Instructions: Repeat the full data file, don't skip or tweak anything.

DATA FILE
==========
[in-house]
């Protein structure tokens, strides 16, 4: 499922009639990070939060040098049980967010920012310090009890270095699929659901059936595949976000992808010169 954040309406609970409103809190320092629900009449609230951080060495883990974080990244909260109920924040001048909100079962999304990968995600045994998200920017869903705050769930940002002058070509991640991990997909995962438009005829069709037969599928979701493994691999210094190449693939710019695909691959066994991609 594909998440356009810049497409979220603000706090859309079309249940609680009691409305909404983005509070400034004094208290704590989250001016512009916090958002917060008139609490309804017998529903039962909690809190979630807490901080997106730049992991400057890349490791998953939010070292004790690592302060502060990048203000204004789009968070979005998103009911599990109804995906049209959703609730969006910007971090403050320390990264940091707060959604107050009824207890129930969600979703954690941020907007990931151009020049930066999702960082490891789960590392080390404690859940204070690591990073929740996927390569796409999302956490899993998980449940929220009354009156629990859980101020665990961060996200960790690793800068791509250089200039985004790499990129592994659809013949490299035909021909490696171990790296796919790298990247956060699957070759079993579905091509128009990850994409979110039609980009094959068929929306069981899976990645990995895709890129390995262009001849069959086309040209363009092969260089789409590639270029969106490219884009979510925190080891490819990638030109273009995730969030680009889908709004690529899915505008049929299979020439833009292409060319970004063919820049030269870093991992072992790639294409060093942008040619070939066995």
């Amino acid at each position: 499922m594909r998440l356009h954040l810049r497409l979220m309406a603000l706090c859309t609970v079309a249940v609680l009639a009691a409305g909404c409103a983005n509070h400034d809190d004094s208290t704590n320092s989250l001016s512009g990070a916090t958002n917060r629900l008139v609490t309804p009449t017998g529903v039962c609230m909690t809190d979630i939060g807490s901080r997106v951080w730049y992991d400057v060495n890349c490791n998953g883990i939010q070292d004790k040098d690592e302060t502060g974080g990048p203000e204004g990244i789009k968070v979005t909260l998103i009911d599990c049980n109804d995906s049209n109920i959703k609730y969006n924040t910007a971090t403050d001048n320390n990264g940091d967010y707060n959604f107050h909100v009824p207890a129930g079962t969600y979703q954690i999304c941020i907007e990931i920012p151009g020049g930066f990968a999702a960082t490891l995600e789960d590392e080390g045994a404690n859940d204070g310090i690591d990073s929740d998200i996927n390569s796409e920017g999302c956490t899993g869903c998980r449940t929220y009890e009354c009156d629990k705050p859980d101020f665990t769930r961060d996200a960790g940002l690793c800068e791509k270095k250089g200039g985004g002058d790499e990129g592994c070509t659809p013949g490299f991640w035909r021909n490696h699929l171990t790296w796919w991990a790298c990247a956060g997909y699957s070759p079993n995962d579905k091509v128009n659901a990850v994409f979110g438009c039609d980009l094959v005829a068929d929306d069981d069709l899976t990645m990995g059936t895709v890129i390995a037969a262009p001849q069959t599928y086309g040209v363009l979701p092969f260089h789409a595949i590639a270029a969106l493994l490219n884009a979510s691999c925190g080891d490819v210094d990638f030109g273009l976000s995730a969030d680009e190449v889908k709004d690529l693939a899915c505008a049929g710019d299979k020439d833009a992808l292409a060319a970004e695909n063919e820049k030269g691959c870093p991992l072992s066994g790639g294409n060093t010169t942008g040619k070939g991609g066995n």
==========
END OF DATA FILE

[in-house]
């Protein structure tokens, strides 16, 4: 499922009639990070939060040098049980967010920012310090009890270095699929659901059936595949976000992808010169 954040309406609970409103809190320092629900009449609230951080060495883990974080990244909260109920924040001048909100079962999304990968995600045994998200920017869903705050769930940002002058070509991640991990997909995962438009005829069709037969599928979701493994691999210094190449693939710019695909691959066994991609 594909998440356009810049497409979220603000706090859309079309249940609680009691409305909404983005509070400034004094208290704590989250001016512009916090958002917060008139609490309804017998529903039962909690809190979630807490901080997106730049992991400057890349490791998953939010070292004790690592302060502060990048203000204004789009968070979005998103009911599990109804995906049209959703609730969006910007971090403050320390990264940091707060959604107050009824207890129930969600979703954690941020907007990931151009020049930066999702960082490891789960590392080390404690859940204070690591990073929740996927390569796409999302956490899993998980449940929220009354009156629990859980101020665990961060996200960790690793800068791509250089200039985004790499990129592994659809013949490299035909021909490696171990790296796919790298990247956060699957070759079993579905091509128009990850994409979110039609980009094959068929929306069981899976990645990995895709890129390995262009001849069959086309040209363009092969260089789409590639270029969106490219884009979510925190080891490819990638030109273009995730969030680009889908709004690529899915505008049929299979020439833009292409060319970004063919820049030269870093991992072992790639294409060093942008040619070939066995």
């Amino acid at each position: 499922m594909r998440l356009h954040l810049r497409l979220m309406a603000l706090c859309t609970v079309a249940v609680l009639a009691a409305g909404c409103a983005n509070h400034d809190d004094s208290t704590n320092s989250l001016s512009g990070a916090t958002n917060r629900l008139v609490t309804p009449t017998g529903v039962c609230m909690t809190d979630i939060g807490s901080r997106v951080w730049y992991d400057v060495n890349c490791n998953g883990i939010q070292d004790k040098d690592e302060t502060g974080g990048p203000e204004g990244i789009k968070v979005t909260l998103i009911d599990c049980n109804d995906s049209n109920i959703k609730y969006n924040t910007a971090t403050d001048n320390n990264g940091d967010y707060n959604f107050h909100v009824p207890a129930g079962t969600y979703q954690i999304c941020i907007e990931i920012p151009g020049g930066f990968a999702a960082t490891l995600e789960d590392e080390g045994a404690n859940d204070g310090i690591d990073s929740d998200i996927n390569s796409e920017g999302c956490t899993g869903c998980r449940t929220y009890e009354c009156d629990k705050p859980d101020f665990t769930r961060d996200a960790g940002l690793c800068e791509k270095k250089g200039g985004g002058d790499e990129g592994c070509t659809p013949g490299f991640w035909r021909n490696h699929l171990t790296w796919w991990a790298c990247a956060g997909y699957s070759p079993n995962d579905k091509v128009n659901a990850v994409f979110g438009c039609d980009l094959v005829a068929d929306d069981d069709l899976t990645m990995g059936t895709v890129i390995a037969a262009p001849q069959t599928y086309g040209v363009l979701p092969f260089h789409a595949i590639a270029a969106l493994l490219n884009a979510s691999c925190g080891d490819v210094d990638f030109g273009l976000s995730a969030d680009e190449v889908k709004d690529l693939a899915c505008a049929g710019d299979k020439d833009a992808l292409a060319a970004e695909n063919e820049k030269g691959c870093p991992l072992s066994g790639g294409n060093t010169t942008g040619k070939g991609g066995n």